Waste Management in The Healthcare Sector: Recent Innovations



Healthcare waste is a normal by-product that results from the medical act. Unfortunately, most of the waste generated by public hospitals or private clinics, has a hazardous character and it has to be properly managed. If not, it has the potential to threaten public health but also the natural environment. Regardless, there are some particular types of waste that have a more threatening potential than others. Infectious waste is one of the most dangerous types of waste, cumulating between 15% and 25% of the total quantity of waste produced across the world in the healthcare sector. Second comes chemical and pharmaceutical waste (approximately 3%) and body parts waste, somewhere around 1%. Sharp waste is also situated at 1%, but the infectious character makes it incredibly dangerous. But more on innovative solutions of healthcare waste management and strategies, you will find in the following paragraphs.

Leading causes of death and disability associated with an improper waste management

When it comes to this matter, sharp waste seems to be the leading cause of infection or death. Although the quantities of this type of waste are not that significant, the potential that those have, made it considerably dangerous. The World Health Organization (WHO) claims that this type of waste is the top leading cause of infection of healthcare workers, waste handlers and communities. Needles and syringes that are contaminated may lead to HIV, HBV and HCV infections. The statistics on the year of 2000 show the following.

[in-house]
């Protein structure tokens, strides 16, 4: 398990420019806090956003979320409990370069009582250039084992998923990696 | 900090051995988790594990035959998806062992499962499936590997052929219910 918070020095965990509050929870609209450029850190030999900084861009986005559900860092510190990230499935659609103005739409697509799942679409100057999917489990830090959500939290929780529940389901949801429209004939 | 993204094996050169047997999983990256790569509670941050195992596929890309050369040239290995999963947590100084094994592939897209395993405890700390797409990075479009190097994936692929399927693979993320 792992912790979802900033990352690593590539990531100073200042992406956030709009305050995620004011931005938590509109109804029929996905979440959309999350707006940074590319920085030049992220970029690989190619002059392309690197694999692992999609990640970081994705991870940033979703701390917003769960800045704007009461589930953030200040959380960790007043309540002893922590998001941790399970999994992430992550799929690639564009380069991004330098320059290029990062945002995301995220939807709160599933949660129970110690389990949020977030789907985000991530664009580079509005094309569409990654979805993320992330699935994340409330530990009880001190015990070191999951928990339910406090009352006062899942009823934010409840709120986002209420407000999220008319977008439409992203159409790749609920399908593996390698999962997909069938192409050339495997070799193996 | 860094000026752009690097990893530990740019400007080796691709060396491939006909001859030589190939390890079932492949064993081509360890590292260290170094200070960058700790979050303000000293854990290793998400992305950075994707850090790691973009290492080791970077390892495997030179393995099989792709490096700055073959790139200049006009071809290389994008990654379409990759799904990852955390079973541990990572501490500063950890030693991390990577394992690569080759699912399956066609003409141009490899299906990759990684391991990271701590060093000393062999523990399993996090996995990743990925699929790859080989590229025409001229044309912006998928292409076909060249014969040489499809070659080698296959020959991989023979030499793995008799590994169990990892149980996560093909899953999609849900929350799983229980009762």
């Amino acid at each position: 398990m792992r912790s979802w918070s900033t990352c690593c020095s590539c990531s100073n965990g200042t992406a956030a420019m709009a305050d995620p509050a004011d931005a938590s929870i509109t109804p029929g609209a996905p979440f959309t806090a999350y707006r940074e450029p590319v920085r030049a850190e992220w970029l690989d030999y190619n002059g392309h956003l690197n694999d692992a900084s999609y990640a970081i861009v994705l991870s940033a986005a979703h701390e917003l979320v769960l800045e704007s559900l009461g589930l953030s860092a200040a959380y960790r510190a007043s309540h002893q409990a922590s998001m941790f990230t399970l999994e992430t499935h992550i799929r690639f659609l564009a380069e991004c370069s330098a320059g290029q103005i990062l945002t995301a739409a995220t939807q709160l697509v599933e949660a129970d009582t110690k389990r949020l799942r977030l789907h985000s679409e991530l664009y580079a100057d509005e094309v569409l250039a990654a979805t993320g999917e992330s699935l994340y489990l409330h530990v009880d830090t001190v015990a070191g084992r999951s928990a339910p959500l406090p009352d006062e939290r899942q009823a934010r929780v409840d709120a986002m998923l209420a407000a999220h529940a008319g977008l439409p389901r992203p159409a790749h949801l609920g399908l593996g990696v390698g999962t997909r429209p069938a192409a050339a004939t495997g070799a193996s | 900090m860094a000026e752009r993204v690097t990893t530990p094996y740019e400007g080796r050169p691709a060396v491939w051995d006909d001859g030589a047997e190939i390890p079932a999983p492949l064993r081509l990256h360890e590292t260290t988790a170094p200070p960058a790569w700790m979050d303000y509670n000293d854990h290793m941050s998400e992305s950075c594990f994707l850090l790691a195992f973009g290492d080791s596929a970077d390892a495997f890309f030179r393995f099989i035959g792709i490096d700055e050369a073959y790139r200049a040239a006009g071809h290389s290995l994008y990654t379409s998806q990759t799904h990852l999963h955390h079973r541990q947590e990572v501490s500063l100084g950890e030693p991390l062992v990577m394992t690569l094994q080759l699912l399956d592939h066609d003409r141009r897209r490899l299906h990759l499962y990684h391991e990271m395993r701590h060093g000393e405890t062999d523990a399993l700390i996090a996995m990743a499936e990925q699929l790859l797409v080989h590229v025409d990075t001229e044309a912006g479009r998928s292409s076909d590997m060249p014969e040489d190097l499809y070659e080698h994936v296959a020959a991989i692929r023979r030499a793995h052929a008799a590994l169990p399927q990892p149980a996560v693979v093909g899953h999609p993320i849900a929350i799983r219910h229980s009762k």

• 32% of all new HBV infections were caused by contaminated syringes or needles;
  • 40% of all new HCV infections were caused by contaminated syringes or needles;
  • 5% of all new HIV infections were caused by contaminated syringes or needles.

A better waste management strategy will help in the future to decrease those numbers and rates. Fewer healthcare workers or representatives of the communities in which healthcare waste is poorly managed are expected to become infected with life-threatening diseases, especially in those under-developed countries.

WHO recommendations for better waste management practices in healthcare